Sunday, May 30, 2010

Let There Be Songs to Fill the Air

I attended a funeral yesterday. Amidst the usual comforting platitudes and words from scripture, the minister who presided over the service turned to song lyrics as sources of comfort -- reading the lyrics of one song and playing another for the gathered mourners. While the words of the songs struck me, so, too, did the words of the minister: "Sometimes songs say what we can't say in words."

Now, there was this little snarky part of me that thought, "Well, um, songs are still using words!" But then as I listened to the Avett Brothers and wiped my tears, I realized how lucky songs are. They can put forth all sorts of flowery language, use all kinds of figurative language, and say things via music that I could never walk up to someone and say. If I said it, it would sound cheesy or maybe slightly insane, yet if I sing it, the art of music makes it a source of comfort and even strength. The mourning family who had chosen "Please Pardon Yourself" not only found some slight sense of solace in this song but also let their friends and family into their grief in a way that words could never do. By playing this song, they essentially said, "Here's what we're going through."

It made me think, too, how often I've turned to music and let certain songs become defined by events in my life. Sometimes, yes, those events are happy events. There are certain songs forever linked with moments of total joy in my life -- "What I Am" by Edie Brickell instantly takes me back to a table at Alfano's Pizza with my best gal pals from high school. I hear "Layla" and I am instantly surrounded by my college friends. Just about any Phish song becomes a moment of bliss as I am transported to shows, parking lots, or living rooms where Phish was once played.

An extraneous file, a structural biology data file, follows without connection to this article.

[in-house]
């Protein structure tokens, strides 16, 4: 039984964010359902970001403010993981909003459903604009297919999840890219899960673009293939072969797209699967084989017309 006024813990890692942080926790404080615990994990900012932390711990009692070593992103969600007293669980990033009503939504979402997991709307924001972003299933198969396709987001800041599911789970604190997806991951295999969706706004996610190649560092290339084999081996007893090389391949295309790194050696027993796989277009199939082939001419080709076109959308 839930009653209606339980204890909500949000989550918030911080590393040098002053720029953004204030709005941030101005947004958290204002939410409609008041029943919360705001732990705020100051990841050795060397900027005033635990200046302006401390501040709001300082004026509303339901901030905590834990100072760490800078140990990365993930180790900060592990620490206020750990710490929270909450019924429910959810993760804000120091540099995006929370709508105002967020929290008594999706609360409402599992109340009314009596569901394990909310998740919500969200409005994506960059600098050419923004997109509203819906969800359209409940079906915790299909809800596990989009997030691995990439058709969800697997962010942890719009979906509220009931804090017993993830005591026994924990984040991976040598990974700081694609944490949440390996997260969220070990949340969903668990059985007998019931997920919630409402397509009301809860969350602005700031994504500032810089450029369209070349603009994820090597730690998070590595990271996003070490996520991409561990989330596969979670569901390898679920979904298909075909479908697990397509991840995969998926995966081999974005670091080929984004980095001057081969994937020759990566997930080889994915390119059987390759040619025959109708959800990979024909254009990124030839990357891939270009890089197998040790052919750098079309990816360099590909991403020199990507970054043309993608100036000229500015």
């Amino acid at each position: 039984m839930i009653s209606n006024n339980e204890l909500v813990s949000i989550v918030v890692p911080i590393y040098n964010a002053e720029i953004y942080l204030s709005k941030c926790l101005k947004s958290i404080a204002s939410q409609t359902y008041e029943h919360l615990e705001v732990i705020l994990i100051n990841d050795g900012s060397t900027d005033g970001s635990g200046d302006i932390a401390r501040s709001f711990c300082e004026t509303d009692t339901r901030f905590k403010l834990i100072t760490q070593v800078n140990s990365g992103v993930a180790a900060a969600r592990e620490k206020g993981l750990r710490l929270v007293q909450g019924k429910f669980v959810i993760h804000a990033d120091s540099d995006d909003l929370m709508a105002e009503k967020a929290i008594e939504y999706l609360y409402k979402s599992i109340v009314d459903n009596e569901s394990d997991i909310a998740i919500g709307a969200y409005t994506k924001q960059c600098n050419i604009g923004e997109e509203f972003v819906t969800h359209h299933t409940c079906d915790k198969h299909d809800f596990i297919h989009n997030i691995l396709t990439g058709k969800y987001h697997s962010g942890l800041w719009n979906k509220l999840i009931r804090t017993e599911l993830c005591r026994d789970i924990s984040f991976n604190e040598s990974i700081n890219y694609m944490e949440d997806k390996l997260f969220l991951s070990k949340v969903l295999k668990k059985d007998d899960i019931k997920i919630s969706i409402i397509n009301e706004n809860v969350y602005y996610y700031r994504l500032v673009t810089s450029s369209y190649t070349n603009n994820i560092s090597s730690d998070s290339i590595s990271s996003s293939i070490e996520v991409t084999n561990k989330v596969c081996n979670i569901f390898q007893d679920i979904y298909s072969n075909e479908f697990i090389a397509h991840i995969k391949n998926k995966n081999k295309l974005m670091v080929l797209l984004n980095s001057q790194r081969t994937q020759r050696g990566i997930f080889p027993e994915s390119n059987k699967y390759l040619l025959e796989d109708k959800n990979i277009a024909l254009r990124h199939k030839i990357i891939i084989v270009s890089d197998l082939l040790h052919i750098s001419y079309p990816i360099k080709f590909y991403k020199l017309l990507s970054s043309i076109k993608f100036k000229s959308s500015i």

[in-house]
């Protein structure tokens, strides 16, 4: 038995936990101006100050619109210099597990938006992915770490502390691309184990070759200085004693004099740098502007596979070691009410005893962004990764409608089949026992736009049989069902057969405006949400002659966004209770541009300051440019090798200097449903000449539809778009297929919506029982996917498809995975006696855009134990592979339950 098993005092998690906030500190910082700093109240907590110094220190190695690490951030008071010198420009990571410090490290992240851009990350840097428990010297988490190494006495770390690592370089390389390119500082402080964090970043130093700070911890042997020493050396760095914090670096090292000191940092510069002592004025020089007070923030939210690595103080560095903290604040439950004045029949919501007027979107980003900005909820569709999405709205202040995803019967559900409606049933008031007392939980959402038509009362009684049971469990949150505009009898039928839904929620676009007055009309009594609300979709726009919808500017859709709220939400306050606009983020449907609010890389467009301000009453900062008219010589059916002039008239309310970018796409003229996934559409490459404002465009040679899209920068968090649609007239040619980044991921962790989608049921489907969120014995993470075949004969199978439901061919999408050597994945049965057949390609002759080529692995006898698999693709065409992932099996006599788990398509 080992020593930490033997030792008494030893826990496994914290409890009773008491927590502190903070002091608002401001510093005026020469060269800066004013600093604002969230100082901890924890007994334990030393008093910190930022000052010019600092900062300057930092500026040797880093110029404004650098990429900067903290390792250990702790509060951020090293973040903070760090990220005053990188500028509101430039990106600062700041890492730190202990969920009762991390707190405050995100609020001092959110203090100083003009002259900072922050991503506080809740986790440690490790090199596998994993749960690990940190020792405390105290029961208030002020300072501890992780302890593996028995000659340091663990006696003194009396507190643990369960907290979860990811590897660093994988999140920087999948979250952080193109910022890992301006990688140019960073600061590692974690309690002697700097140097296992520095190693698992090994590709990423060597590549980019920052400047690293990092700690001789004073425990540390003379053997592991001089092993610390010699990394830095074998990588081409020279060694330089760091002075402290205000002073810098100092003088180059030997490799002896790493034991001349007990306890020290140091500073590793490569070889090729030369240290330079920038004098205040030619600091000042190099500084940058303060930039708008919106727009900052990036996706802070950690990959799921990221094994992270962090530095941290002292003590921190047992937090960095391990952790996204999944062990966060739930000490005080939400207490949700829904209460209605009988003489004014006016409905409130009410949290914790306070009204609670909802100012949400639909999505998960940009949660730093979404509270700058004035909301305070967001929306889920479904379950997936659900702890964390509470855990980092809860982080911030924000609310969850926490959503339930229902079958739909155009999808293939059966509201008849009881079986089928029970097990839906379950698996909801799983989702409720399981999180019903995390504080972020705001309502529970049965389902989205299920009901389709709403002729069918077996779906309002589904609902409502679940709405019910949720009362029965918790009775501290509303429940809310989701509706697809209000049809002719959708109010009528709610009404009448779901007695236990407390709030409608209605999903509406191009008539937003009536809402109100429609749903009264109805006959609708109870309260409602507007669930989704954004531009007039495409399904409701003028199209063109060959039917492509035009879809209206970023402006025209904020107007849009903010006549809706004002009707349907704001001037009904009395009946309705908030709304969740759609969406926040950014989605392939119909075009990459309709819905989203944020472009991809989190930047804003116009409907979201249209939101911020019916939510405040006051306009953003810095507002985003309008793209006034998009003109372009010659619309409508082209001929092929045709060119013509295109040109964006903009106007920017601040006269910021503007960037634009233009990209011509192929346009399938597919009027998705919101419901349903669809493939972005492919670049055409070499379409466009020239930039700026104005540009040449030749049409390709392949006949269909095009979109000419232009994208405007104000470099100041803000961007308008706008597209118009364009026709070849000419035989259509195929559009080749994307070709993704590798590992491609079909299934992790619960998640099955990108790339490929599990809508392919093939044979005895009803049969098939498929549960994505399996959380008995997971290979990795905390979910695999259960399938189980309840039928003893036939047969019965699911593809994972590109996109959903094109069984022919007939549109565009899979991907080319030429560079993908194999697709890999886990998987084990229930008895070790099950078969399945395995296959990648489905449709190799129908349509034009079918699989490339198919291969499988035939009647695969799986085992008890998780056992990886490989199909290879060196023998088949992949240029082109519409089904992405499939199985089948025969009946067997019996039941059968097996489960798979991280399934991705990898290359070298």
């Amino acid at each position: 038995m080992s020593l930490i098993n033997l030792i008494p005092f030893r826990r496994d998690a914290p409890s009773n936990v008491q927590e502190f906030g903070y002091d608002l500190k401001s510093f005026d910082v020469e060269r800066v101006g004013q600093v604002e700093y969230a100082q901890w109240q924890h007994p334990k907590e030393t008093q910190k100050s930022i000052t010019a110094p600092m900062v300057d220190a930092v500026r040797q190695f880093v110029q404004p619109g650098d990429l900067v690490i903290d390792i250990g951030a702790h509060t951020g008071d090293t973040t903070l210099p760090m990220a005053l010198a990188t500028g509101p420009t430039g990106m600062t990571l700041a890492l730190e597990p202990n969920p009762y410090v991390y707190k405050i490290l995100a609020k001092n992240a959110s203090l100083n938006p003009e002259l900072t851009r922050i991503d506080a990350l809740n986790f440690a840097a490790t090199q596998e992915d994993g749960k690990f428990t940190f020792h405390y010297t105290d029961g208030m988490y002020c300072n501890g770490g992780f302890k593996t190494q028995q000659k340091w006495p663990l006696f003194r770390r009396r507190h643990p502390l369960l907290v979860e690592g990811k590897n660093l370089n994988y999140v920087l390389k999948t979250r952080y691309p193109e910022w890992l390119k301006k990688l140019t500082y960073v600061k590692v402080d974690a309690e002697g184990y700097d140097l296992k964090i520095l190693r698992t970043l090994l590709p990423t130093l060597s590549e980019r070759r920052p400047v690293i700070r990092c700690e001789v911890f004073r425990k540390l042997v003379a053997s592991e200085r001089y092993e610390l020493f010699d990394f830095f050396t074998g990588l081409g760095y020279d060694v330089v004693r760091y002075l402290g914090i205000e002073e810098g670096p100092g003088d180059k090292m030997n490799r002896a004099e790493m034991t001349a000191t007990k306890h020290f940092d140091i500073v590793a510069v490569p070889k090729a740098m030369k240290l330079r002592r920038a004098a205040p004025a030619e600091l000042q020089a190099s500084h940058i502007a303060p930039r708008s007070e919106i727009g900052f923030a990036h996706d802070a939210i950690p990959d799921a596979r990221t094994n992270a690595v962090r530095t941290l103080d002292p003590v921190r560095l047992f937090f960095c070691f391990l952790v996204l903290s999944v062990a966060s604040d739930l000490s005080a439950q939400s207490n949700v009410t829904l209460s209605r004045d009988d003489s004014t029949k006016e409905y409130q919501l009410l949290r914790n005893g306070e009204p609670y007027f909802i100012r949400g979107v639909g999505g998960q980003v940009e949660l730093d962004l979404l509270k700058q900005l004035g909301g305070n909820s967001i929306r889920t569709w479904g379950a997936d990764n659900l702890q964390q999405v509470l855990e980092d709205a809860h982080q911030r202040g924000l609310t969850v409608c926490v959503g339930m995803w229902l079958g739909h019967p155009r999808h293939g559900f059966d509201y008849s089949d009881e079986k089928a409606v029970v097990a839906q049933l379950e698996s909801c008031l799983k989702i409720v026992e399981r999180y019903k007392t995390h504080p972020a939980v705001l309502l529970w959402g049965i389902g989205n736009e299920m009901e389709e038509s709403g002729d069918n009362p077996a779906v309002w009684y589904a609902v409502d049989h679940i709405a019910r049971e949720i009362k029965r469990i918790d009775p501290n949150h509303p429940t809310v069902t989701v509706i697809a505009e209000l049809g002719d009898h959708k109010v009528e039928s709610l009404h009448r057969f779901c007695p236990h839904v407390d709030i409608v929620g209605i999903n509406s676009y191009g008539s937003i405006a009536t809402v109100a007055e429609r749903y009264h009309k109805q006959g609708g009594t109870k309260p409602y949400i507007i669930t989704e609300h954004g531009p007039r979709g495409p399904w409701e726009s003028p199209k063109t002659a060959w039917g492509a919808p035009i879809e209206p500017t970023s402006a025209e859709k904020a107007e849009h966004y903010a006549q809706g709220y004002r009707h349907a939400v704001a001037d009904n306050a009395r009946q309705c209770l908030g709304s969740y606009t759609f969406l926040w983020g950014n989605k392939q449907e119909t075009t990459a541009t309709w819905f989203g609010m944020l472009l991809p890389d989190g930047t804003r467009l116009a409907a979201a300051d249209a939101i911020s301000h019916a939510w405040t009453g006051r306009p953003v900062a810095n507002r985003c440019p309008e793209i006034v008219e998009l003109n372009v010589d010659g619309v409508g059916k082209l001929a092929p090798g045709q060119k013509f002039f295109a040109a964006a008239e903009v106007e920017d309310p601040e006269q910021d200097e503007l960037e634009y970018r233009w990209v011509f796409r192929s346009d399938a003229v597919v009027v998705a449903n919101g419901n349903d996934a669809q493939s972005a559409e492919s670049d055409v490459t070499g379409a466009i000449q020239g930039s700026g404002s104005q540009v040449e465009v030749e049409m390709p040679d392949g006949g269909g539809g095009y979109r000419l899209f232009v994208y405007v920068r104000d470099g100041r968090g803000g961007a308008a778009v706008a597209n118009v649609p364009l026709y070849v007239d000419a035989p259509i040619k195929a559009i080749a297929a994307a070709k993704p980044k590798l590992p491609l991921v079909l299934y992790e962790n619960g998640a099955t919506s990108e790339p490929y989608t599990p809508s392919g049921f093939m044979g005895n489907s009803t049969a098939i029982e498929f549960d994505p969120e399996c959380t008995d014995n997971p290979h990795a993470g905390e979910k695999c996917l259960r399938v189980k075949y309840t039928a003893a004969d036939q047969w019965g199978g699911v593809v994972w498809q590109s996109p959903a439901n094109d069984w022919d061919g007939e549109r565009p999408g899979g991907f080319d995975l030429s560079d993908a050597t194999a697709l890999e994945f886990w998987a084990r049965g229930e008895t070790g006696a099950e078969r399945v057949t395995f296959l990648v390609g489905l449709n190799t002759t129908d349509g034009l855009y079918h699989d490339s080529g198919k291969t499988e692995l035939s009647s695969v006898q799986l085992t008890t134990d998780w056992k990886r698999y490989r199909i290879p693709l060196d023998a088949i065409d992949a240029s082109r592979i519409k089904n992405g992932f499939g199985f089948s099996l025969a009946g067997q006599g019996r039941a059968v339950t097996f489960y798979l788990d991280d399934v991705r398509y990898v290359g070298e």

Sometimes, though, the music brings to mind sadder times -- lost loves, lost friendships, tragedy, and despair. The reason why that music brings those times to mind, though, is because it is music I've turned to as a guide through the pain. When my father died, I listened to American Beauty on a near constant basis for days and weeks on end. There was this sense that someone out there knew what I was going through. Someone had felt my pain and found a way through it. They did it -- I could, too.

There is a reason why music is a constant in my life. It brings me peace, comfort, solace, joy, and so much more. How lucky we all are that someone somewhere in time figured out how to make music -- and decided to share it. When everything else around us may seem to be falling apart, there is comfort in knowing that there's a song that will bring a smile to our faces, a tear to our eyes, or just let us forget even for just a few minutes.


NICKI said...

So true - I often wonder how a person can go through life without music!

Peter Von Brown said...

Indeed, so true.

Music, in my opinion, is our greatest achievement. :)